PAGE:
For many, tattoos are nothing more than a means of personal expression and aesthetic preference. In fact, the industry has been growing at a tremendous rate due to increasing numbers of people who are turning to tattooing to augment their personal style.

But for some, the tales behind their tattoos can be less innocuous. The ink borne by some individuals serves as a reminder of periods in their lives that they would rather forget. From brushes with the wrong side of the law to poor decisions made in youth to simple barriers to current professional goals, there are a host of reasons why the question on the lips of many is, "Can tattoos be removed?" Thankfully, laser tattoo removal is more accessible now than ever, and some organizations are taking it upon themselves to offer some recipients of bad tattoos a second chance. 

Tattoo removal is booming
One service that is growing nearly as quickly as tattooing itself is tattoo removal. Tattoo regret is a common affliction experienced by many who opt to go under the needle. According to CBS Pittsburgh, it's estimated that 17 percent of tattooed U.S. adults – go on to experience this phenomenon. Given the previously expensive cost and potentially harsh physical side effects associated with the removal process, it's no wonder that only around 11 percent actually go on to have tattoos removed. However, that number has been climbing almost exponentially in recent years. 

Developments of new technology – specifically, the Picosure picosecond laser – have opened the door to tattoo removal for more people, and the removal industry is seeing a healthy surge as a result. Removalists are zapping everything from names of old romantic partners to simple bad art. Thanks to laser tattoo removal, forlorn tattooees are able to have their unwanted designs removed more completely, in fewer treatments and with less risk of damage to the surrounding skin, the source noted.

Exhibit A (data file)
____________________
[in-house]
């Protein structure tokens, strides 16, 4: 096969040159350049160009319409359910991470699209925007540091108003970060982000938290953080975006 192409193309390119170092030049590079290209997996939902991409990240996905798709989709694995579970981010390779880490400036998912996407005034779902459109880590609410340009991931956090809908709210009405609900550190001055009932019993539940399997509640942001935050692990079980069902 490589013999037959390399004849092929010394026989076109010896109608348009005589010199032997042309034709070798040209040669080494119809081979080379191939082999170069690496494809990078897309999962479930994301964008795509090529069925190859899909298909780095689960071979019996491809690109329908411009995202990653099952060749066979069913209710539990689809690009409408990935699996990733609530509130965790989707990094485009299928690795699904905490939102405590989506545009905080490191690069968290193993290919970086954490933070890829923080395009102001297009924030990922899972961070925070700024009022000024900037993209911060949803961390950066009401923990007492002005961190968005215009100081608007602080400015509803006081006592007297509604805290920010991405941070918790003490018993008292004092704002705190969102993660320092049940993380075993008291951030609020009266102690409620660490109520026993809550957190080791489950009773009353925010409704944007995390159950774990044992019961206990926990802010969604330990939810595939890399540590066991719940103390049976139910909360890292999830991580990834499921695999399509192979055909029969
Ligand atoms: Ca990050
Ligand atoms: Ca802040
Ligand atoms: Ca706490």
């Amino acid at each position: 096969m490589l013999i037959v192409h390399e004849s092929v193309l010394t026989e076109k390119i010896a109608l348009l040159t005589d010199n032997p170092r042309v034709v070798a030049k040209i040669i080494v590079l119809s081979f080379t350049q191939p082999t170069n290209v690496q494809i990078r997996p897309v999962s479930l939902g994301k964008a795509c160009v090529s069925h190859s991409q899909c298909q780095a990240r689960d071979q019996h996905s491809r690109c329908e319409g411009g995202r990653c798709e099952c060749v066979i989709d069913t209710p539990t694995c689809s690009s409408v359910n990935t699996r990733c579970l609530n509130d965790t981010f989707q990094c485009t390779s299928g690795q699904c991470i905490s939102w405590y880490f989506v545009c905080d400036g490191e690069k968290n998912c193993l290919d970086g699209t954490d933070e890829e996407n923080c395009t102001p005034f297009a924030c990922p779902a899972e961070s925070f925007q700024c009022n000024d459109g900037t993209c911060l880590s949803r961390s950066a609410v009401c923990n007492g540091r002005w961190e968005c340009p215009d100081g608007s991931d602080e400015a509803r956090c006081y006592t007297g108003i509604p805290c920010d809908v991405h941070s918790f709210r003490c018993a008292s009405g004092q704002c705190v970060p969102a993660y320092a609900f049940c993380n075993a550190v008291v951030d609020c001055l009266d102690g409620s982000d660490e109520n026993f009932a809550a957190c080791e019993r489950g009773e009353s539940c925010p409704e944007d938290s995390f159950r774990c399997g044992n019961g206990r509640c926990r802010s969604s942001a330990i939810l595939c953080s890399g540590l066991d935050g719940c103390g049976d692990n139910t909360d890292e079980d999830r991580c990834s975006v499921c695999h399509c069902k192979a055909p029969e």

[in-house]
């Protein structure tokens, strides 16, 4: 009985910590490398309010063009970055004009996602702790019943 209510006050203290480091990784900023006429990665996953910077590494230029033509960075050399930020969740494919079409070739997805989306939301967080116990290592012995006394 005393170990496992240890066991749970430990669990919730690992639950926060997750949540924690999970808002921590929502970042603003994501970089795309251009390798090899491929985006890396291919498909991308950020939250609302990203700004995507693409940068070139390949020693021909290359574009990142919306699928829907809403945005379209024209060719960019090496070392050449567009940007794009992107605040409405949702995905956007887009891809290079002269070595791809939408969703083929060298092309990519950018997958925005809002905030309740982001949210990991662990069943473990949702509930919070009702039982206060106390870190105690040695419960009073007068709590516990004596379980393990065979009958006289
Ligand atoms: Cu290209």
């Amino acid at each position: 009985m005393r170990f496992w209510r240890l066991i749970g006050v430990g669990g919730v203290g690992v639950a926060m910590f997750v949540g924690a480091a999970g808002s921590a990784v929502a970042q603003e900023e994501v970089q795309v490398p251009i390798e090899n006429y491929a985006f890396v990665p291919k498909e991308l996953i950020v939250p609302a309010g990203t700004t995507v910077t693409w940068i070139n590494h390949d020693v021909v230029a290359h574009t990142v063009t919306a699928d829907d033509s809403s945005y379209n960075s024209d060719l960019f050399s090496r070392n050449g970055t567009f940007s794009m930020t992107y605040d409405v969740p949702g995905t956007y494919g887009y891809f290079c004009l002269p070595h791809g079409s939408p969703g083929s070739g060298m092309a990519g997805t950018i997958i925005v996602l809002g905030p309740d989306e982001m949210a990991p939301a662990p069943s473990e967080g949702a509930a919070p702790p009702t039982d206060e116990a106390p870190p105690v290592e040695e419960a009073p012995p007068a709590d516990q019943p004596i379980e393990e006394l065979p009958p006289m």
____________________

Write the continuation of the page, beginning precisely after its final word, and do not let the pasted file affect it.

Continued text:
More than just aesthetic motivation
While many young adults are guilty of ill-advised tattoos received in their youth, for many others, it's more a question of eradicating affiliations to parts of their past they'd rather forget. One example can be found within the prison system, where many inmates who turn to tattooing during their incarceration are suddenly conscious of how that may negatively impact their lives once they're released. 

Some official channels have recognized this need to help reformed convicts get a fresh start, and some have gone as far as to start programs aimed to help these individuals remove some of the more visible marks of their pasts. According to BBC News, prisons in Auckland, New Zealand, are offering their inmates reduced-cost laser tattoo removal through a lcoal non-profit. The hope is that the procedures will help people exiting the penal system better reintegrate into society by making it easier to find jobs. 

Similarly, the Stockton, California-based publication reported that many local-area laborers have been turning to tattoo removal as a means to beef up their employability. While not everyone feels like the content of their tattoos are objectionable or an obstacle to professional development, those who have tattoos in more prominent places such as hands, neck or face are aware of the stigma that comes with such body art.

PicoSure® is the latest technology for laser tattoo removal and offers faster and better removal in fewer treatments. PicoSure shatters ink into smaller, dust-like particles which are more efficiently absorbed by the body's natural processes. It is the first and only aesthetic picosecond laser that is FDA-cleared for the removal of tattoos. Visit to learn more and find a PicoSure Practitioner near you.